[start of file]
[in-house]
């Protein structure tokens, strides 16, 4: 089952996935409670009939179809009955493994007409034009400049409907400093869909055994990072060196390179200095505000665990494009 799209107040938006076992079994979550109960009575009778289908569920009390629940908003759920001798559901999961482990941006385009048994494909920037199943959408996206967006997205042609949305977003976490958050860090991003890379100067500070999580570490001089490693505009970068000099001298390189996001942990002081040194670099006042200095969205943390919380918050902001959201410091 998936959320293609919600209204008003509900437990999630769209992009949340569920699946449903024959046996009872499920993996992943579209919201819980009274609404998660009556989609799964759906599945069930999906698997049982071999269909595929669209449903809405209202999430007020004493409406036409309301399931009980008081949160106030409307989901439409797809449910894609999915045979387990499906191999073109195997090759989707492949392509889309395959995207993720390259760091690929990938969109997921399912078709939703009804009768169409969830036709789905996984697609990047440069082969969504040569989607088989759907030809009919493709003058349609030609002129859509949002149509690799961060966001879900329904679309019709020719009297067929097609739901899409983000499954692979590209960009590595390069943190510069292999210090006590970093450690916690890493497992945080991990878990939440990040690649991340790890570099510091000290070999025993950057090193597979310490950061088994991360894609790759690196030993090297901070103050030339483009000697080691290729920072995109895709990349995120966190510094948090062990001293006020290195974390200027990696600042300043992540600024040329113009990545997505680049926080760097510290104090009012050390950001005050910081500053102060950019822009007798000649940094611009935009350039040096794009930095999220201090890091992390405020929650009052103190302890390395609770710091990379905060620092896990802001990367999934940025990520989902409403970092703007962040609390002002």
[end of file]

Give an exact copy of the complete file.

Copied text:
[in-house]
């Protein structure tokens, strides 16, 4: 089952996935409670009939179809009955493994007409034009400049409907400093869909055994990072060196390179200095505000665990494009 799209107040938006076992079994979550109960009575009778289908569920009390629940908003759920001798559901999961482990941006385009048994494909920037199943959408996206967006997205042609949305977003976490958050860090991003890379100067500070999580570490001089490693505009970068000099001298390189996001942990002081040194670099006042200095969205943390919380918050902001959201410091 998936959320293609919600209204008003509900437990999630769209992009949340569920699946449903024959046996009872499920993996992943579209919201819980009274609404998660009556989609799964759906599945069930999906698997049982071999269909595929669209449903809405209202999430007020004493409406036409309301399931009980008081949160106030409307989901439409797809449910894609999915045979387990499906191999073109195997090759989707492949392509889309395959995207993720390259760091690929990938969109997921399912078709939703009804009768169409969830036709789905996984697609990047440069082969969504040569989607088989759907030809009919493709003058349609030609002129859509949002149509690799961060966001879900329904679309019709020719009297067929097609739901899409983000499954692979590209960009590595390069943190510069292999210090006590970093450690916690890493497992945080991990878990939440990040690649991340790890570099510091000290070999025993950057090193597979310490950061088994991360894609790759690196030993090297901070103050030339483009000697080691290729920072995109895709990349995120966190510094948090062990001293006020290195974390200027990696600042300043992540600024040329113009990545997505680049926080760097510290104090009012050390950001005050910081500053102060950019822009007798000649940094611009935009350039040096794009930095999220201090890091992390405020929650009052103190302890390395609770710091990379905060620092896990802001990367999934940025990520989902409403970092703007962040609390002002």